Discover more from Overcoming Bias
Stop Stale Eggs, Jobs?
Some men see things as they are and ask why. Others dream things that never were and ask why not. Shaw
The average woman is born with around 300,000 eggs … 12 percent of those eggs remaining at the age of 30, and only 3 percent left by 40. … From the mid-30s on, the decline in fertility is much steeper with each passing year. … Female undergraduates significantly overestimated their fertility prospects at all ages. … The biological reality that female fertility peaks in the teens and early 20s can be difficult for many American women to swallow, as they delay childbirth further every year. … The older you get, the more difficult it is to get pregnant and the higher the chance of miscarriage, pregnancy problems such as gestational diabetes and hypertension, and chromosomal abnormalities such as Down syndrome. … The risk of autism increases with a mother’s age.
We estimate the relationship between maternal age and child … learning outcomes and social outcomes. … Children of older mothers have better outcomes. … When we control for other socioeconomic characteristics, such as family income, parental education and single parenthood, the coefficients on maternal age become small and statistically insignificant.
Today high status women stay long in school, start careers, and take long to match up with a man before having kids. They are often too late, their kids have more defects, and the interruption hurts their career. Low status women more often have an accidental early kid out of wedlock.
Imagine a different equilibrium, where females pick a male at 15, then school more slowly to have kids till some standard age (20? 25? 30?), when females return to full-time school and uninterrupted careers.
While it is not entirely clear if this new equilibrium would be better or worse, it certainly has some positive features. Kids and moms would be healthier, kids more numerous and less accidental, moms more energetic, older folk would enjoy more grand kids etc., and career interruptions wouldn’t make female employees suspect.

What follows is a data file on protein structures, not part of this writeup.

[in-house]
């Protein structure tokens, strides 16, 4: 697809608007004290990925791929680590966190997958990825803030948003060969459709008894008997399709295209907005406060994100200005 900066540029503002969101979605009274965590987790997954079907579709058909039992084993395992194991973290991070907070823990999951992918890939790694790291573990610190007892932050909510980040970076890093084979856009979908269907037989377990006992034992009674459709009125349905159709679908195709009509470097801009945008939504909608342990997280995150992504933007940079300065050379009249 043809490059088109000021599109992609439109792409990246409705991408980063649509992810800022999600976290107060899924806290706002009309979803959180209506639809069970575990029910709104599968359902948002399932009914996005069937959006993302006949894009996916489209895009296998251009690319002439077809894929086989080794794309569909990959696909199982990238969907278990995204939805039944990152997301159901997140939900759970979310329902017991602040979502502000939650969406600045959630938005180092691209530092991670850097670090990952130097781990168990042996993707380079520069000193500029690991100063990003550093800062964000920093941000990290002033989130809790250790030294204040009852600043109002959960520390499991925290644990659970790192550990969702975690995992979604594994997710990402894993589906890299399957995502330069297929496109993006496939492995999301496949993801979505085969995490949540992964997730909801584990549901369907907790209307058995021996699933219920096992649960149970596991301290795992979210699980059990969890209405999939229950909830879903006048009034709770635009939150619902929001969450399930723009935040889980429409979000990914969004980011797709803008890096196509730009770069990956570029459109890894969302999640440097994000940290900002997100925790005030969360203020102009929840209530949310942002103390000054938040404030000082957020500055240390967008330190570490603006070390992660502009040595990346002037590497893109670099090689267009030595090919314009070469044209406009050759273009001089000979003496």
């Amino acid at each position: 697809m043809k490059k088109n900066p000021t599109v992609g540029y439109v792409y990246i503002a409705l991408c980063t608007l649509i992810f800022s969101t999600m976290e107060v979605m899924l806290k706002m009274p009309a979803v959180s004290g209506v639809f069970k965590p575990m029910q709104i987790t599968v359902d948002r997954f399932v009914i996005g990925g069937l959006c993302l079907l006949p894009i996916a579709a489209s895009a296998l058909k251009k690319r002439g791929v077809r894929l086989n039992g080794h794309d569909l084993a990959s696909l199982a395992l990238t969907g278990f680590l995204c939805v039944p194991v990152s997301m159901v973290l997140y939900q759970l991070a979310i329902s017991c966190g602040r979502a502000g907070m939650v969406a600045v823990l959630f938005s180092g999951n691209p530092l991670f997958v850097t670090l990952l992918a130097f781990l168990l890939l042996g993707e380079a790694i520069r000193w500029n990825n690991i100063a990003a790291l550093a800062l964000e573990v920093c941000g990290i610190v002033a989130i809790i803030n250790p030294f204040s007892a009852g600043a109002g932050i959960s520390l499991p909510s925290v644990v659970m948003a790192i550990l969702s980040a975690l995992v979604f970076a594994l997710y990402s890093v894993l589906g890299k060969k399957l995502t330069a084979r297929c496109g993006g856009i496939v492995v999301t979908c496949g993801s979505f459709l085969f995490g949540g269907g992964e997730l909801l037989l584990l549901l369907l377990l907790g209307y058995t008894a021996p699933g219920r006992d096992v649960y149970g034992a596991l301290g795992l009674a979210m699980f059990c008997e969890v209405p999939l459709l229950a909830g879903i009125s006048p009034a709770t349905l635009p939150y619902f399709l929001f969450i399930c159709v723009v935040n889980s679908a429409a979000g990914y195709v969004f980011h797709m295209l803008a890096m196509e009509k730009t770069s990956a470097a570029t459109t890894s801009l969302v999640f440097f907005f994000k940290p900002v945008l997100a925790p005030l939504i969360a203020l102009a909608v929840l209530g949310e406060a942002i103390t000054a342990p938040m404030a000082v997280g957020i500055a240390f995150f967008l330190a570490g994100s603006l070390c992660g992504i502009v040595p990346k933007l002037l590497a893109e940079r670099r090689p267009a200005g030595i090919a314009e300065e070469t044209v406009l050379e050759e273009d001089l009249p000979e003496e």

Early parenting would have to be paid for by grandparents or via loans (or perhaps income shares), presumably in trade for some loss of autonomy. While childhood does seem to be lengthening, it is not clear if this autonomy loss could be accepted.
For the male pattern, there are two obvious variations: males switch life-plans along with females, or males stay on the current plan. Having males also switch would keep mates at similar ages, promote healthier kids and more energetic dads, and reduce opportunities for gender discrimination.
Randomness in kid timing and number would make it a bit harder to estimate student quality based on student performance – could we find ways to correct for this? And the fact that low status moms now have kids early makes it harder to coordinate a switch to this new equilibrium. But still, it seems an interesting thing that never was, about which to ask: why not?